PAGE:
Sand dunes’ graceful curves and intricate textures move and intrigue the eye, and few things better convey nature’s purity than a windswept dune. Ironically, it’s the dunes’ aesthetic magnetism that hastens their demise as photographic subjects—their fragile sand, so easily sculpted by Mother Nature’s fickle winds, is hopelessly marred by any contact with the humans drawn by their beauty.
While Death Valley has several sets of dunes, by virtue of their ease of access, the most popular by far are the Mesquite Flat Dunes near Stovepipe Wells. Every day hundreds (thousands?) of gawkers seeking a closer look trudge up and down the undulating sand—with each footstep a small amount of purity is lost. Fortunately, it’s rarely long before Mother Natures has had enough and sends in scouring winds that erase the scars like a shaken Etch-A-Sketch.
This year’s Death Valley workshops landed in the middle of an extended static without significant wind, so I knew pristine sand would be hard to find. To minimize the footprints I take my groups to a spot that’s away from the tourist foot traffic, but this time I knew that wouldn’t be enough. Nevertheless we gave it a shot and managed to find enough patches of untouched sand to isolate with a telephoto and everyone was satisfied. Except me.
So when a stiff wind kicked up the afternoon of our final full day in Death Valley I took them back out to the dunes with fingers crossed. On our drive from Furnace Creek the cars were buffeted by gusts and the entire northern horizon was obscured by dark clouds that I soon realized were in part blowing sand—a very good sign indeed. I pulled up to a spot I’d scouted a few days earlier, far removed from the paved parking area and tall dunes that draw people, and surveyed the conditions. The wind whipped anything not buttoned down and pewter clouds were rapidly overtaking the late afternoon light skimming the Cottonwood Mountains.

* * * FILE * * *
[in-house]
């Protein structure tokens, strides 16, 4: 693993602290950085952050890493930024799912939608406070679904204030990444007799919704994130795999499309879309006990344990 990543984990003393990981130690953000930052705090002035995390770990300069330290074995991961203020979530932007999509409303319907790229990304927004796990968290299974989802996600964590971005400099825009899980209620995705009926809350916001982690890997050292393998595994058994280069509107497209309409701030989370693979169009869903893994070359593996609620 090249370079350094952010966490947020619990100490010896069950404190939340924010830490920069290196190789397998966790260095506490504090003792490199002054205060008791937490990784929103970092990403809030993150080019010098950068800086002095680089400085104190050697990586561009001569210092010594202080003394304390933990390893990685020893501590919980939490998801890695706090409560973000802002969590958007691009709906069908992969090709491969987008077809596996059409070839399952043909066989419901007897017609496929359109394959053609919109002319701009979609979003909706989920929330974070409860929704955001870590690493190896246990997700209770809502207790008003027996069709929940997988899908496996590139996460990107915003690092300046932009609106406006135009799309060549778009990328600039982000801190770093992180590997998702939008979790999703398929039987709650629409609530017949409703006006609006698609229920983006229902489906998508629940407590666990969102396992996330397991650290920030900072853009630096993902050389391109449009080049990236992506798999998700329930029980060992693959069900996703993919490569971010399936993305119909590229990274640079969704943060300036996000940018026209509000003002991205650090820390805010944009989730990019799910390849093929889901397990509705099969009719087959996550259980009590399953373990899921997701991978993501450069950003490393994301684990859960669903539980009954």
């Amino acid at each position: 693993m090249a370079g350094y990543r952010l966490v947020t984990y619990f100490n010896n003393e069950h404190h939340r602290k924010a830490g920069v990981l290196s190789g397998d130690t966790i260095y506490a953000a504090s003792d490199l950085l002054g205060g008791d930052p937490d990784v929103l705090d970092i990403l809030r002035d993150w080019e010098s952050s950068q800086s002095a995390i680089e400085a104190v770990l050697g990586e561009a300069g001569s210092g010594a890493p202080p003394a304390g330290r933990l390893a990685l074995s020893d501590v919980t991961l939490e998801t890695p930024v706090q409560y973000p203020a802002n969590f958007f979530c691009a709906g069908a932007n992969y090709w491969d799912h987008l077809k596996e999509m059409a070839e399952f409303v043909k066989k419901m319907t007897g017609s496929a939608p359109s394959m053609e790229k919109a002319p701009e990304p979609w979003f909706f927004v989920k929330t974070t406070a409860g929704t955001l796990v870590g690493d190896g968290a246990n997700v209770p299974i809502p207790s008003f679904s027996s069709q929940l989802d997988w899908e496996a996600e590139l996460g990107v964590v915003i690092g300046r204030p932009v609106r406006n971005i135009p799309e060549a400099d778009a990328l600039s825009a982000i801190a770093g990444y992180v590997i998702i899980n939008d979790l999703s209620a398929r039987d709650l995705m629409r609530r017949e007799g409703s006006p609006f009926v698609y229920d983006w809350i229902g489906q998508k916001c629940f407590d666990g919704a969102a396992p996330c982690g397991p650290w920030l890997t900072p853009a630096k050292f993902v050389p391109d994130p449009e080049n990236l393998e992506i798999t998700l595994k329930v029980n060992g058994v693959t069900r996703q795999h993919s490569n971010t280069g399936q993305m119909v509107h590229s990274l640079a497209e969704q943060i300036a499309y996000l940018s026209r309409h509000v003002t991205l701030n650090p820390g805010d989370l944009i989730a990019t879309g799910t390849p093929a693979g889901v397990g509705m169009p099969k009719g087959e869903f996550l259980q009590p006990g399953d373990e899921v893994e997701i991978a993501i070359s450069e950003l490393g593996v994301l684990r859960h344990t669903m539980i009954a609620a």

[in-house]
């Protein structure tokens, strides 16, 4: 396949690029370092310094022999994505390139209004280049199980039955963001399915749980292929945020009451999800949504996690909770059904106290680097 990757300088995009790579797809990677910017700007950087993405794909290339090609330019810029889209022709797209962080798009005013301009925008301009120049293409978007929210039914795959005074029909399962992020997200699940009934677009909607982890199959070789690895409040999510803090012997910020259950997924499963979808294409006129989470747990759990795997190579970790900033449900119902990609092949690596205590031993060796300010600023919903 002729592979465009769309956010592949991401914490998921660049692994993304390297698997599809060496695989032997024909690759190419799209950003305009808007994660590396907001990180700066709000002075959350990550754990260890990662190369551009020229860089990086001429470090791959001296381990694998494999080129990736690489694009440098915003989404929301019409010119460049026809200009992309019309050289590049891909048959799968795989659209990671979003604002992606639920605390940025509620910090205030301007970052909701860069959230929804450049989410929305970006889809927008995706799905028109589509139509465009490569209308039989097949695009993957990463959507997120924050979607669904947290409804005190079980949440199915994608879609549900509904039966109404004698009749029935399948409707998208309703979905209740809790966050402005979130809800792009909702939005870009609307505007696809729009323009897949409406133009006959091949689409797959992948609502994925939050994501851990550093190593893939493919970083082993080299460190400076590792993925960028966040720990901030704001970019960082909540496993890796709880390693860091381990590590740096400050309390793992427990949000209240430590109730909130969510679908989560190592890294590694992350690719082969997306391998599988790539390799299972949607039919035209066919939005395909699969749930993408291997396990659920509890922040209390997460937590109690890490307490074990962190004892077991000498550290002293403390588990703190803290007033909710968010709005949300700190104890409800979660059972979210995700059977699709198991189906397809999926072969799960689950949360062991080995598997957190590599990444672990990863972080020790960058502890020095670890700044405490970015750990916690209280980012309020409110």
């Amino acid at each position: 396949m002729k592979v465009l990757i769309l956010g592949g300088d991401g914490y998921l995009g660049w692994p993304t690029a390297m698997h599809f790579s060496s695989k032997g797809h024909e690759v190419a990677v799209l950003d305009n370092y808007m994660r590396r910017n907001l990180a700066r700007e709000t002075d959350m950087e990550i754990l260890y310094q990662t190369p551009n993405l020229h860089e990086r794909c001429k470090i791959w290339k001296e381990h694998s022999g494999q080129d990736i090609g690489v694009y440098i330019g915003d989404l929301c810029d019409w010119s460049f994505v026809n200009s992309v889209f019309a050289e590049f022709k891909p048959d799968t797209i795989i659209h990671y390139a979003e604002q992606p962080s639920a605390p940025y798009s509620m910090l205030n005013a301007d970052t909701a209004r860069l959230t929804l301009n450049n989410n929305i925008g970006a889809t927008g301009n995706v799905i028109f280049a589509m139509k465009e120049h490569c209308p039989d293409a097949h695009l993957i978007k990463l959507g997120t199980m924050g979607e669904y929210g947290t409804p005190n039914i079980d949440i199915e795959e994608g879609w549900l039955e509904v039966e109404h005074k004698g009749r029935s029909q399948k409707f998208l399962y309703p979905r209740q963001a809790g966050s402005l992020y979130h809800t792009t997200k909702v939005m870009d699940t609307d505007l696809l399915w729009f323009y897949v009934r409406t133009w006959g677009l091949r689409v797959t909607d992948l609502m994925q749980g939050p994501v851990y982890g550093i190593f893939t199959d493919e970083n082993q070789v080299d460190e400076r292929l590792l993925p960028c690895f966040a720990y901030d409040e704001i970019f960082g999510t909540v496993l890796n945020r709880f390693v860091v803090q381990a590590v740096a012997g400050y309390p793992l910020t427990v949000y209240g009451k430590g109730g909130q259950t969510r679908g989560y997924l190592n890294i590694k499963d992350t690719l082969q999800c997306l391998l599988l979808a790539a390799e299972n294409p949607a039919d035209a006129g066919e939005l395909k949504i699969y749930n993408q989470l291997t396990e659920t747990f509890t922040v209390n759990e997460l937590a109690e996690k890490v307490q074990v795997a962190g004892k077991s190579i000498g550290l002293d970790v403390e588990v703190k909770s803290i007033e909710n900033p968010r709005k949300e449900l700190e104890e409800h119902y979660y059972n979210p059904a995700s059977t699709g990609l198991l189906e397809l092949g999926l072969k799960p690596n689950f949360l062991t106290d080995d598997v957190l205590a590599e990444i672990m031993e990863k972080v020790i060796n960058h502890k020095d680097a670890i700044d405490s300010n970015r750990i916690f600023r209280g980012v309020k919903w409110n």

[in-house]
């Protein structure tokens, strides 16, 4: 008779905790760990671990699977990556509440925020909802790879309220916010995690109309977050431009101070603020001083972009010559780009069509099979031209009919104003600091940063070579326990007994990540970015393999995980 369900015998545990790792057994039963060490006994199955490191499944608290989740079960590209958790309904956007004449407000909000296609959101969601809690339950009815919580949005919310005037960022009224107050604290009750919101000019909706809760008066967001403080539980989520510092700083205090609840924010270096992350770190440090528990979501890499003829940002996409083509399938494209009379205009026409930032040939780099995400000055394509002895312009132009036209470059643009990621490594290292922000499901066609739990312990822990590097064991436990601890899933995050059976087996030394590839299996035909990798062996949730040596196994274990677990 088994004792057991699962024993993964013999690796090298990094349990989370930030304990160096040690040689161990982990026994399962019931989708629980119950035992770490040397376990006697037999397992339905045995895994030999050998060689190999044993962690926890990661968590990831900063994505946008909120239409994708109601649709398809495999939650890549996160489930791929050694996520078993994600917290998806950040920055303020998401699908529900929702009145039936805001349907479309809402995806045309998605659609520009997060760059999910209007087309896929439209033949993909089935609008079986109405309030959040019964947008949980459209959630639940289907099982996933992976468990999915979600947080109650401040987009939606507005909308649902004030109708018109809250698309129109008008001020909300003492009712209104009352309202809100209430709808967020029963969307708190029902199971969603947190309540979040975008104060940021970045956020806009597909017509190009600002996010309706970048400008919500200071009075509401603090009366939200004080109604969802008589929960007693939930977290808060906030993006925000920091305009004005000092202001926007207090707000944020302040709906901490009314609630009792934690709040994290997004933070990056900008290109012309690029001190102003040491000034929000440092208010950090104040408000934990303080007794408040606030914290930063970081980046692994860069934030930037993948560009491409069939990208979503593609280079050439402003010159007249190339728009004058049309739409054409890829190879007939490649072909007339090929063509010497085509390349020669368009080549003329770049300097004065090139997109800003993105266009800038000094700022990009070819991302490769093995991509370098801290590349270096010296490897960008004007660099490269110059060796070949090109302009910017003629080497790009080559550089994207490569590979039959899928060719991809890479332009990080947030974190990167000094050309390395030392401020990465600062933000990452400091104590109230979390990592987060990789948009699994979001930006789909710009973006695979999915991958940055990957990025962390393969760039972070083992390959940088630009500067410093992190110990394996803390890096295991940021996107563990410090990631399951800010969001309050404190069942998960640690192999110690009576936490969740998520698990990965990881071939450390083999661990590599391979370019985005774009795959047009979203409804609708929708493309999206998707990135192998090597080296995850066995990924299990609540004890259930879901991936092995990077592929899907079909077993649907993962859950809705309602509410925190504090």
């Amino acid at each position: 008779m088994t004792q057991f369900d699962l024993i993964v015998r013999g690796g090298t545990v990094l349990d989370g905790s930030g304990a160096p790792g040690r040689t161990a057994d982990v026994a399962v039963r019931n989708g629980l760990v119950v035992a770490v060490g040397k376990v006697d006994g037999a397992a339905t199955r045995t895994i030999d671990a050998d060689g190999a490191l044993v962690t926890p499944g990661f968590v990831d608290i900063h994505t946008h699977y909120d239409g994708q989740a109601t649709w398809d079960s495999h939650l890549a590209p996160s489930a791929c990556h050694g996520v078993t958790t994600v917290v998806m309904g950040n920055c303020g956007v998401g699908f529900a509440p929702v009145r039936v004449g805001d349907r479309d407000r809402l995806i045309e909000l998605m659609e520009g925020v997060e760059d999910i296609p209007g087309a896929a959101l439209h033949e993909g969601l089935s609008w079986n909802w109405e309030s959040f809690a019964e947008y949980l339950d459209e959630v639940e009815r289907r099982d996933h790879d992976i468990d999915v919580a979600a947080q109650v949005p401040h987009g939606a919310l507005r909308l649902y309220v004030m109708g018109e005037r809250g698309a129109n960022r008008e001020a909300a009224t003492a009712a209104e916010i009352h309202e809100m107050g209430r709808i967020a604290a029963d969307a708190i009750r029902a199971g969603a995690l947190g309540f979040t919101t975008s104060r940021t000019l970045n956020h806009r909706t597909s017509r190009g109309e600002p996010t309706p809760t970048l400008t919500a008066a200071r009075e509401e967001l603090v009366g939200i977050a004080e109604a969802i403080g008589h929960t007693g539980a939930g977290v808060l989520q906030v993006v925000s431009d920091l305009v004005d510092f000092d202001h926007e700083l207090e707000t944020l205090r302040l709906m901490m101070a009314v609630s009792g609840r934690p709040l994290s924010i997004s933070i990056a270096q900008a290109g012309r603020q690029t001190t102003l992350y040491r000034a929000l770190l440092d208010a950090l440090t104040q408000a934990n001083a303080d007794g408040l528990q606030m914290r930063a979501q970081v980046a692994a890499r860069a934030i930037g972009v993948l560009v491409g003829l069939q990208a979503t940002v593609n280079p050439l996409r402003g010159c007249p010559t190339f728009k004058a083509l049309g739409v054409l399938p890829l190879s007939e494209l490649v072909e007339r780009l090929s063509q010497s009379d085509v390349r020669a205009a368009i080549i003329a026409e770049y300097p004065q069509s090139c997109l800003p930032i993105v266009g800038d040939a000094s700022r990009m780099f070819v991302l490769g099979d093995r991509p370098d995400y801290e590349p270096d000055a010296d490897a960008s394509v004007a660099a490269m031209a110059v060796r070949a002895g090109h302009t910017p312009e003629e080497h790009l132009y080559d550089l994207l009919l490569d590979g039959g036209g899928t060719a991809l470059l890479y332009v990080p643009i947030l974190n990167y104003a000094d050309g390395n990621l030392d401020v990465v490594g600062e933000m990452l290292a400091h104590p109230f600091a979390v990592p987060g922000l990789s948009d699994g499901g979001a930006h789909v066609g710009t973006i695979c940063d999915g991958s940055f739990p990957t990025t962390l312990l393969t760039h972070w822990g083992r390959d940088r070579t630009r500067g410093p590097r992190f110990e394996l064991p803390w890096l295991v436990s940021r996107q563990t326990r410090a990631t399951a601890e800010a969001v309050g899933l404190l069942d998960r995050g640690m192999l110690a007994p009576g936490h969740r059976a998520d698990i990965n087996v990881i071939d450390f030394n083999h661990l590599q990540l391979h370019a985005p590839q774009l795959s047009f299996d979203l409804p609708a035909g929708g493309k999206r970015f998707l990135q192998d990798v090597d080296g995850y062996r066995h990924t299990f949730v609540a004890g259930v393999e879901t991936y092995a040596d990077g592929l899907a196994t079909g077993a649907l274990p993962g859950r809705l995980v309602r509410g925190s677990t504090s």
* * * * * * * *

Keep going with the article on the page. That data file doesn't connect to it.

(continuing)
The group prepared for strong wind and blowing sand similar to the way we’d prepare to photograph in the rain, but in the five minutes it took to get onto the dunes the wind had mysteriously diminished to an eery calm. Before us spread pure, rippled sand for as far as the eye could see. And except for one distant photographer who quickly passed out of sight, we were the only people out there.
Fearing a shotgun approach to setting the group free would result in inadvertent footprints marring the scenes of others, I gathered everyone and suggested that we move together and agree to stay behind a predetermined imaginary line. The problem, I explained, wasn’t just staying out of everyone’s frame, it was that each step in the sand would ruin all shots in that direction. So they all followed me until I found a nice scene with a good amount variety, which we all photographed for a few minutes before I guided them to another scene. After two or three of these cycles, it seemed everyone had become comfortable enough with the environment and the ground rules that we could scatter without interfering.